The fare cap is designed to replace discounts currently received for weekly and travel ten tickets. Instead of receiving these discounts directly, passengers will only be required to pay for their first 8 journeys each week, with all subsequent journeys being free. There is also a daily cap of $15 per day, or $2.50 on Sundays. This will have a similar effect to the current discounts, though not for occasional users or passengers with periodical tickets (monthly, quarterly, or yearly tickets).

That these changes disadvantage some users is because it also brings in simplification of fares. This was something that the head of ticketing in London, whose Oyster Card operates on the same system as Opal, recommended back in 2011. This decision to leave some users worse off is a tough but ultimately necessary one that needed to be made in order to simplify the dogs breakfast that Sydney’s fare structure has turned into.

Card balance and value storage

Opal cards do not work like credit cards. A credit card is basically a holder of an ID number, which the vendor then uses to find your account online in the cloud which has all of your account information. If Opal did this then it would require a lengthy connection process to a central server somewhere each time you tapped on or off, far too long considering the number of passengers who pass the Opal card readers at any one time, leading to long delays. It would also be complicated for buses and trams which, unlike the readers at train and ferry stops, do not have a fixed connection to the servers. (They could be connected via a wireless connection, but this is slow, expensive, and unreliable.)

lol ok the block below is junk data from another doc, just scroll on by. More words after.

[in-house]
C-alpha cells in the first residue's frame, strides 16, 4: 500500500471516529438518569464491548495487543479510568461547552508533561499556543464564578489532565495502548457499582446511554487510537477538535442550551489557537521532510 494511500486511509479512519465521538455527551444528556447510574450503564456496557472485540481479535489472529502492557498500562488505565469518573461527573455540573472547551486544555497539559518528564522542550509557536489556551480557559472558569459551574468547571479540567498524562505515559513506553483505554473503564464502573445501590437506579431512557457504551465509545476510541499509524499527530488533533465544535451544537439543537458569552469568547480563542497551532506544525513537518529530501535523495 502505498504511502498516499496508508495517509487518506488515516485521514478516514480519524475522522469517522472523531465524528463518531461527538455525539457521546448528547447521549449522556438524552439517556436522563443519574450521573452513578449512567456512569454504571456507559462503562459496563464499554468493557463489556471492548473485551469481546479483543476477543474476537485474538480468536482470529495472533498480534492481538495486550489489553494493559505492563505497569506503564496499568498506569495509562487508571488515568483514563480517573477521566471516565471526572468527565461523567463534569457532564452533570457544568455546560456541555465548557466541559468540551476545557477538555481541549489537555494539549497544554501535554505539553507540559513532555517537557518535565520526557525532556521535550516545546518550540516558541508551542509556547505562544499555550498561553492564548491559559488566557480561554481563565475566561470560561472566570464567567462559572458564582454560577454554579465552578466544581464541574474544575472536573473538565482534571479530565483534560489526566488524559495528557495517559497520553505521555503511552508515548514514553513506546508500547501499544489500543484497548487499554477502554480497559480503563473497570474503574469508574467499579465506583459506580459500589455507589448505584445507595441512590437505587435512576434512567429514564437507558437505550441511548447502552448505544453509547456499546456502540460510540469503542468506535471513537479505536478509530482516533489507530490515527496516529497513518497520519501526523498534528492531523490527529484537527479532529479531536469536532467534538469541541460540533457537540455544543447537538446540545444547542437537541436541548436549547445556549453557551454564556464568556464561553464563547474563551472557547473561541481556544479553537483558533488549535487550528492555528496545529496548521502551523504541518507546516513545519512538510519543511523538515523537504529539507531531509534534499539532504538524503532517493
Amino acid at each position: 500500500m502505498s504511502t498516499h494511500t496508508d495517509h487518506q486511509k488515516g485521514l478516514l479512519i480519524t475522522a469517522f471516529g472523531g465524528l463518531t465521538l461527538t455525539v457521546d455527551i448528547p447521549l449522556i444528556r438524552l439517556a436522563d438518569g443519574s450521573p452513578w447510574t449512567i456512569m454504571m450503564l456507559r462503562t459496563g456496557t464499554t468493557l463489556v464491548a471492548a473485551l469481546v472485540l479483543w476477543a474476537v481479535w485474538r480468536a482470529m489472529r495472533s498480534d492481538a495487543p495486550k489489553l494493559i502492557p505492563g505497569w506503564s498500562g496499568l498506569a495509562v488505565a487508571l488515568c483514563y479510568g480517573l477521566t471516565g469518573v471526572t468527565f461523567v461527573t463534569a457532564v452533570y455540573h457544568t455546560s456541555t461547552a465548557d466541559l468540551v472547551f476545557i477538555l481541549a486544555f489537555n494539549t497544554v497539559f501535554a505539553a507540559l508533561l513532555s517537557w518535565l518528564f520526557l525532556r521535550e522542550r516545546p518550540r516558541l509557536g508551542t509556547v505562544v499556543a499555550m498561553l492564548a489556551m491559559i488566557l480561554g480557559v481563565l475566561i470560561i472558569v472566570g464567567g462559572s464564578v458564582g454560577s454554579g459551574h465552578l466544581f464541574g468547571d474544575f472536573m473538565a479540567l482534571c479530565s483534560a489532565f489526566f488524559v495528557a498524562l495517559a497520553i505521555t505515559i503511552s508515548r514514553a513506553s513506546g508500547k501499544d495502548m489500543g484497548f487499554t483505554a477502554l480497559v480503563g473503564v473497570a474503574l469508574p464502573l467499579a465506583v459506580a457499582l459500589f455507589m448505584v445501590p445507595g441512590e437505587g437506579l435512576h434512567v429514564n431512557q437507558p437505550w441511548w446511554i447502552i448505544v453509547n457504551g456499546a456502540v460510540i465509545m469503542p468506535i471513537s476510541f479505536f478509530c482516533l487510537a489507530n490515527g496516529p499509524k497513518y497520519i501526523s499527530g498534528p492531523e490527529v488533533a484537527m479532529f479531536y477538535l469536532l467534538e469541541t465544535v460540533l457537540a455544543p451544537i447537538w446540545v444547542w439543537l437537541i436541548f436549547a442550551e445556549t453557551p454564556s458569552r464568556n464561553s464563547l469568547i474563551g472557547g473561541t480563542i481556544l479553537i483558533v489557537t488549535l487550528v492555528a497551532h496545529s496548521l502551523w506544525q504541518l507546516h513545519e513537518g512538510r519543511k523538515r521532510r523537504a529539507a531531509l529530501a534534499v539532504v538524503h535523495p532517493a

An adult Opal smartcard. Click to enlarge. (Source: Transport for NSW)

An adult Opal smart card. Click to enlarge. (Source: Transport for NSW)

Instead, Opal cards have value stored on the actual card itself. This allows the tapping on and off process to proceed quite quickly. The information on the card reader is then downloaded to the central server to provide the user’s online account with all of their travel information, including the fare for each journey. This information is downloaded quite quickly for fixed card readers (i.e. train stations and ferry stops) and less frequently for mobile card readers (i.e. buses and trams), probably once a day once the vehicle returns to the depot.

This also means that any value added to an Opal card has to also make its way onto the card itself. If topping up credit at a train station, for example, the card can be scanned right there and the value loaded up instantly. If, on the other hand, value is added remotely via the internet then this information needs to be pushed down to Opal readers across the network, from where the value is added to the card next time the passenger taps on or off. As with before, the fixed readers should receive this information almost instantly, while for mobile readers it might take up to 24 hours.